More than 16 million Americans are living with diseases caused by smoking, including lung cancer. Each year, 480,000 people in the U.S. die due to cigarette smoking—that’s 1 out of every 5 deaths.* Smoking is not only deadly, but as anyone with an addiction counseling degree will tell you, it is a very difficult habit to break.
To give you a perspective on the effects of smoking, here are three of the many stories shared by the Centers for Disease Control and Prevention in an effort to encourage smokers to quit and to deter anyone thinking about lighting up.†
Marlene started smoking in high school. When she was 56, she began to lose her vision due to an advanced eye disease called age-related macular degeneration (AMD), a leading cause of blindness. Her doctors told her to stop smoking if she wanted to keep even a small portion of her eyesight. Today, Marlene has to endure regular injections into her eyeball in an effort to save what little sight she has left.†
Brian was 42 and living with AIDS when his smoking contributed to clogged blood vessels. As a result, he had a blood clot in his lungs, a stroke, and required surgery on an artery in his neck. For months following the stroke he had trouble speaking and reading. He couldn’t work or dress himself. “Smoking is something that you do have control over,” said Brian. “You can stop. And it's worth your life to stop smoking."‡
Marie smoked for 40 years and was eventually diagnosed with Buerger’s disease, a disorder linked to tobacco use that causes blood vessels in the hands and feet to become blocked. Buerger’s disease results in gangrene and infection. Over time, parts of her body, such as her feet, fingertips, and lower legs, required amputation.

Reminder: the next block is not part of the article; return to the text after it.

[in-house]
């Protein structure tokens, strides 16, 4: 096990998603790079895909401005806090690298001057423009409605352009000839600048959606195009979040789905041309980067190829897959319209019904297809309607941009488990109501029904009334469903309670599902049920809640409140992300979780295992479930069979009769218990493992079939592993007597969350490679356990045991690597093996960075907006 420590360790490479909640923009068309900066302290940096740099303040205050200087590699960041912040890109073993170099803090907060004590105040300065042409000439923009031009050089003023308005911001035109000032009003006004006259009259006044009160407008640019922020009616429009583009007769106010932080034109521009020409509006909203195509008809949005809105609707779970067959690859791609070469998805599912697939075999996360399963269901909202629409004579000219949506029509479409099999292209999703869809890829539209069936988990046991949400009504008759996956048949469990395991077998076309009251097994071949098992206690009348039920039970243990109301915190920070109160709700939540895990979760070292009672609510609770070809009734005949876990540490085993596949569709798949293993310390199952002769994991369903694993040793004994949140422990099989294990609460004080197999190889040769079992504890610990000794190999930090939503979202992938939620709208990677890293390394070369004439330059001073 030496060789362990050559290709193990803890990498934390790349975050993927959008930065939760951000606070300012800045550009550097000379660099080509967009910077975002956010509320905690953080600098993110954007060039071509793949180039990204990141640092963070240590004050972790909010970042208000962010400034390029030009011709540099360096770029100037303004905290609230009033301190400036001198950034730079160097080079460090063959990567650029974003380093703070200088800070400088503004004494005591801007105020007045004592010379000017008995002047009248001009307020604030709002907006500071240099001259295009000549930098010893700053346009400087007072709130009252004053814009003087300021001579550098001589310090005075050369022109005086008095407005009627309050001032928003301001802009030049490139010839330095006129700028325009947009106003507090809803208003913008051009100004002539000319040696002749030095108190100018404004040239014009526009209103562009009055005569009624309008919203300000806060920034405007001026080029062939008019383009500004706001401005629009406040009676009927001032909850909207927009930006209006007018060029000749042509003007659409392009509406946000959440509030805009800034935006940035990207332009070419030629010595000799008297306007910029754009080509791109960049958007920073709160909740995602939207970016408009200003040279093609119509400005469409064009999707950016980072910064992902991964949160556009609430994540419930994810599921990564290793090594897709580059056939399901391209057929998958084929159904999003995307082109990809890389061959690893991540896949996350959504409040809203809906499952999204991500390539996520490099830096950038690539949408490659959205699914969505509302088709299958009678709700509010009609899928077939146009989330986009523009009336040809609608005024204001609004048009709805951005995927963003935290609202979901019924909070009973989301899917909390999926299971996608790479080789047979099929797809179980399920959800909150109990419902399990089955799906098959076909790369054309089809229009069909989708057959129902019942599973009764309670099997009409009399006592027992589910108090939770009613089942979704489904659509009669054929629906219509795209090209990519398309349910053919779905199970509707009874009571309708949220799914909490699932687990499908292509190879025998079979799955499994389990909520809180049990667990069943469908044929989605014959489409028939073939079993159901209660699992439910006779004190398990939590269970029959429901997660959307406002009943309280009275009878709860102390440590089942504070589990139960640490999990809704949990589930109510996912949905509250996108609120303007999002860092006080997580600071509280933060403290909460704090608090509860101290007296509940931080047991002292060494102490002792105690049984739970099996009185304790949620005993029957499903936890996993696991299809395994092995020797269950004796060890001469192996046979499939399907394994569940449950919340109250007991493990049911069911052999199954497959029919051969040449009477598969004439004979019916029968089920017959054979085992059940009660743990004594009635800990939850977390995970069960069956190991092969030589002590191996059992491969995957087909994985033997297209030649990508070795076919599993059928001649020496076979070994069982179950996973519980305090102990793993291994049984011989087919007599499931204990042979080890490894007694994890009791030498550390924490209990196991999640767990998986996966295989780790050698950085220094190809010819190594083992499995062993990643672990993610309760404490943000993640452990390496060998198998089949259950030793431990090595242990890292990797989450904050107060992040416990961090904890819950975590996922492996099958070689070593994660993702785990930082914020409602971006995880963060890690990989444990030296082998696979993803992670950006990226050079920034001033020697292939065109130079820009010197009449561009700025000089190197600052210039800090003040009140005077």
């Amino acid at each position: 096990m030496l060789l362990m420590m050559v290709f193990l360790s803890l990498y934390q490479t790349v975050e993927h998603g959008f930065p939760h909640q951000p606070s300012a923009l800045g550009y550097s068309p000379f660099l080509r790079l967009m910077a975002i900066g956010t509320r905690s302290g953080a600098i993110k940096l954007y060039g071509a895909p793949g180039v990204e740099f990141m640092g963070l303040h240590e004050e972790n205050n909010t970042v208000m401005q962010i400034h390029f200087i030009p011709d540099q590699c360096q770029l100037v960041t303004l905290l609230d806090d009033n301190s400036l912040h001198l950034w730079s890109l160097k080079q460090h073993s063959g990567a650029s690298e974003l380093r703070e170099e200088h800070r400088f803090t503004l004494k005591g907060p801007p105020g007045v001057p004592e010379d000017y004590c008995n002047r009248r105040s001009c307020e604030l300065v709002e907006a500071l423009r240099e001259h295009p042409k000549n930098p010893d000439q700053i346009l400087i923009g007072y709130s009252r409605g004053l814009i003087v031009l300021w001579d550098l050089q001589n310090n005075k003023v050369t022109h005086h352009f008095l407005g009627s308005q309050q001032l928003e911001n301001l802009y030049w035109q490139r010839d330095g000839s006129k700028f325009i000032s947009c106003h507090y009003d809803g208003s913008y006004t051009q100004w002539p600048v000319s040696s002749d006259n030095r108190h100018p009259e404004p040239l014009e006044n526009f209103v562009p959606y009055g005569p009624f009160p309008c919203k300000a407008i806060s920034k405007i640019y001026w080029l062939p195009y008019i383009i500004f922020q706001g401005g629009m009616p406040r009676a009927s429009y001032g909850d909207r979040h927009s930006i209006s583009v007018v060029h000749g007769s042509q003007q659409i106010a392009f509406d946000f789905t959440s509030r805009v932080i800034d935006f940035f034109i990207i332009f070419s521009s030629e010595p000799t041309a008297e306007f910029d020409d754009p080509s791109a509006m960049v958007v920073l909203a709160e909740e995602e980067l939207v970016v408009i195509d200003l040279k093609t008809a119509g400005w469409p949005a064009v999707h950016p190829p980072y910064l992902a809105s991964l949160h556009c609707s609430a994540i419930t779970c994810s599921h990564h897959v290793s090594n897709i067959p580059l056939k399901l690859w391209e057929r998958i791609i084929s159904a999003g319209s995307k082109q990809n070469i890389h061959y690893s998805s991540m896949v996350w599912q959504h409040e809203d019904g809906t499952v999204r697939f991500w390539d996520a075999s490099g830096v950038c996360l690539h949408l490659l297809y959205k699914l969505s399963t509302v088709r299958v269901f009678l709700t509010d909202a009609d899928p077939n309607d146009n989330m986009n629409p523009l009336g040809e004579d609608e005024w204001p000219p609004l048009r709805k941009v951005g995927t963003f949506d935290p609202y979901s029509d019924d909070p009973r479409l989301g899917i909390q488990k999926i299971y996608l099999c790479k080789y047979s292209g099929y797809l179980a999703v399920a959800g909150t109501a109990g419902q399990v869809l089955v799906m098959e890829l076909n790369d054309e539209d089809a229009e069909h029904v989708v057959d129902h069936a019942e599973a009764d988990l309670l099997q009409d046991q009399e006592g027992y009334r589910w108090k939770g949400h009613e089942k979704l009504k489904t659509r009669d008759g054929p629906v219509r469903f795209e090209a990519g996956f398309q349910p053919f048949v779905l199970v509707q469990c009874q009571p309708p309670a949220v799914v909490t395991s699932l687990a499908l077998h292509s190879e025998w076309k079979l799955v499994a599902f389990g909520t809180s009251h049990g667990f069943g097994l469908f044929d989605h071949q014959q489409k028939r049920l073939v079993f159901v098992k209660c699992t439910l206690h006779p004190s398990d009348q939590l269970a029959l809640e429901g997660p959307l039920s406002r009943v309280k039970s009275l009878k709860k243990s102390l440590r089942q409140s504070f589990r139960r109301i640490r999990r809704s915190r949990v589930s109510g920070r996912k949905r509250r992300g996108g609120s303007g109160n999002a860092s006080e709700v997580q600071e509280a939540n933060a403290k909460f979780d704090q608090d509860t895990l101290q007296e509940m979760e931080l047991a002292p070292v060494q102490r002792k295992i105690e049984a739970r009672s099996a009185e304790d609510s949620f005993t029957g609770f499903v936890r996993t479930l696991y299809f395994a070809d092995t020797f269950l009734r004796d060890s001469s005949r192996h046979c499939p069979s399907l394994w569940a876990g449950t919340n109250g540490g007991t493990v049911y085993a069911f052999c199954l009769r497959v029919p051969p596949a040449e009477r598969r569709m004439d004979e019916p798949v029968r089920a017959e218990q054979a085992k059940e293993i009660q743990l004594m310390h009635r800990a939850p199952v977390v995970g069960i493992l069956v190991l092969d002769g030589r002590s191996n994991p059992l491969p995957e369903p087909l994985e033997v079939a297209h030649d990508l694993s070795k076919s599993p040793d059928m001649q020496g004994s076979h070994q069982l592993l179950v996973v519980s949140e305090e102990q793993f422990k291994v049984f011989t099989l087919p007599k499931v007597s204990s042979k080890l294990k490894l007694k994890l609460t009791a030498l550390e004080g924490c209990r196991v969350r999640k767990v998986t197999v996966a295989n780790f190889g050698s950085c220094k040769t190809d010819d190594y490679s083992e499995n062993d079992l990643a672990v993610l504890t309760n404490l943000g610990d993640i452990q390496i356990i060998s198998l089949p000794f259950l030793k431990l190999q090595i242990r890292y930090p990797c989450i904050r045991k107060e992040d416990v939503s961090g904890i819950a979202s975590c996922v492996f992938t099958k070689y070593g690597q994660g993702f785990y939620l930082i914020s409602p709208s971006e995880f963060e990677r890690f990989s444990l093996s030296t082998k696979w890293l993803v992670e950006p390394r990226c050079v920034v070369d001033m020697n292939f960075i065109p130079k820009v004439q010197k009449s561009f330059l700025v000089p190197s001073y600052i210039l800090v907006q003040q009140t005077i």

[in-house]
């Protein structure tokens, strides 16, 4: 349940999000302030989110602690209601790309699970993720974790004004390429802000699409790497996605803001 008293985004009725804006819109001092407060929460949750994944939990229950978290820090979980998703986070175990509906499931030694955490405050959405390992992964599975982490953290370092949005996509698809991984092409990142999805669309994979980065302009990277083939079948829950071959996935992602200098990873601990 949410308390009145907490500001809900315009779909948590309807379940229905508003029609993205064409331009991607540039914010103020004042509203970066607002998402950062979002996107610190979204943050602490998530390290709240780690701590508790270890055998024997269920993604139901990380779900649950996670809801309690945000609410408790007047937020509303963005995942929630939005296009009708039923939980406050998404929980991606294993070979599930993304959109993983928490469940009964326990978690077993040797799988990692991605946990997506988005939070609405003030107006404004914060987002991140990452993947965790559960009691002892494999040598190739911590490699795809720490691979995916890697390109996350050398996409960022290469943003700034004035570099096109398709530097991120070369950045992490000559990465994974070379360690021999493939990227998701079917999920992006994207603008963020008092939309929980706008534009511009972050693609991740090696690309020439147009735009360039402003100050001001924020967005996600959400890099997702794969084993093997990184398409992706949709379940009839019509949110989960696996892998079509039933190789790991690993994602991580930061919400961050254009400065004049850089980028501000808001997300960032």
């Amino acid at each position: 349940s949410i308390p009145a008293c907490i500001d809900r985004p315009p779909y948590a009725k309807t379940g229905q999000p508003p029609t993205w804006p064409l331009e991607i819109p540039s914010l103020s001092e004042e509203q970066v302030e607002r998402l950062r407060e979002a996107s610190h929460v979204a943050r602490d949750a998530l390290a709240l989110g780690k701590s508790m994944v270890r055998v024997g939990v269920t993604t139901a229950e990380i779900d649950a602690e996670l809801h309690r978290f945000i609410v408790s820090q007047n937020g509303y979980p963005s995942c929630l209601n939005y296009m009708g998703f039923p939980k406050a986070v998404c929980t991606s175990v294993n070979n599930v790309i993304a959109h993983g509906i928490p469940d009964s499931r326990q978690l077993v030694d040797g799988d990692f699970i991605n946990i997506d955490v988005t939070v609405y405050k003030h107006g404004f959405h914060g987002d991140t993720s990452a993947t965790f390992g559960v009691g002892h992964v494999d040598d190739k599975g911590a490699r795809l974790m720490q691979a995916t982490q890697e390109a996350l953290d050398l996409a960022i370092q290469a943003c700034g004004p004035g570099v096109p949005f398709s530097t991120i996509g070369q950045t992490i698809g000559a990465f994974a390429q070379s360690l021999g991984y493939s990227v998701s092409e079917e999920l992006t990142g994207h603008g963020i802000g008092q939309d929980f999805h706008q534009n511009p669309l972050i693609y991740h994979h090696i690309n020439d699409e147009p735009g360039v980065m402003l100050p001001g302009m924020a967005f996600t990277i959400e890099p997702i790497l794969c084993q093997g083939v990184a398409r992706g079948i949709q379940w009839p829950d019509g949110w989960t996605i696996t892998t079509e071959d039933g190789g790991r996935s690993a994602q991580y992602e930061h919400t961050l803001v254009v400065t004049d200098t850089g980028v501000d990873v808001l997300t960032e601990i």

A number of people choose to focus their careers on this public health issue—caring for patients, looking for cures to the diseases tobacco use can cause, helping smokers kick the habit, and finding other ways to shrink the alarming statistics associated with cigarette smoking. While there are many ways to help, earning an MS in Clinical Mental Health Counseling or an MS in Marriage, Couple, and Family Counseling with a specialization in Addiction Counseling can prepare you for an important career pats associated with the fight against tobacco use.
With an MS in Clinical Mental Health Counseling, you explore treatment intervention and case management strategies for addiction counseling, using various models of treatment, recovery, relapse prevention, and continuing care for addictive disorders. If you aspire to become a counselor, consider earning a degree such as an MS in Clinical Mental Health Counseling or an MS in Marriage, Couple, and Family Counseling, which can prepare you to you to work one-on-one with people like Marlene, Brian, and Marie who are desperately trying to stop smoking.‡
November is Lung Cancer Awareness Month, and a great time to think about how you can aid the fight against smoking. If you’re interested in turning your fight into a career, you have a number of options for your education, including universities that offer online learning programs for students who need flexibility while earning their degrees. Should you decide to go with an online university, be sure to explore only accredited online colleges to ensure you have the credentials you need for success in your chosen field.
*Centers for Disease Control and Prevention, “Smoking and Tobacco Use: Diseases and Death Fact Sheet,” on the Internet at http://www.cdc.gov/tobacco/data_statistics/fact_sheets/fast_facts/index.htm.
†Centers for Disease Control and Prevention, “Tips From Former Smokers,” on the Internet at http://www.cdc.gov/tobacco/campaign/tips/stories/stories-by-name.html,
‡Career options may require additional experience, training, or other factors beyond the successful completion of a degree program.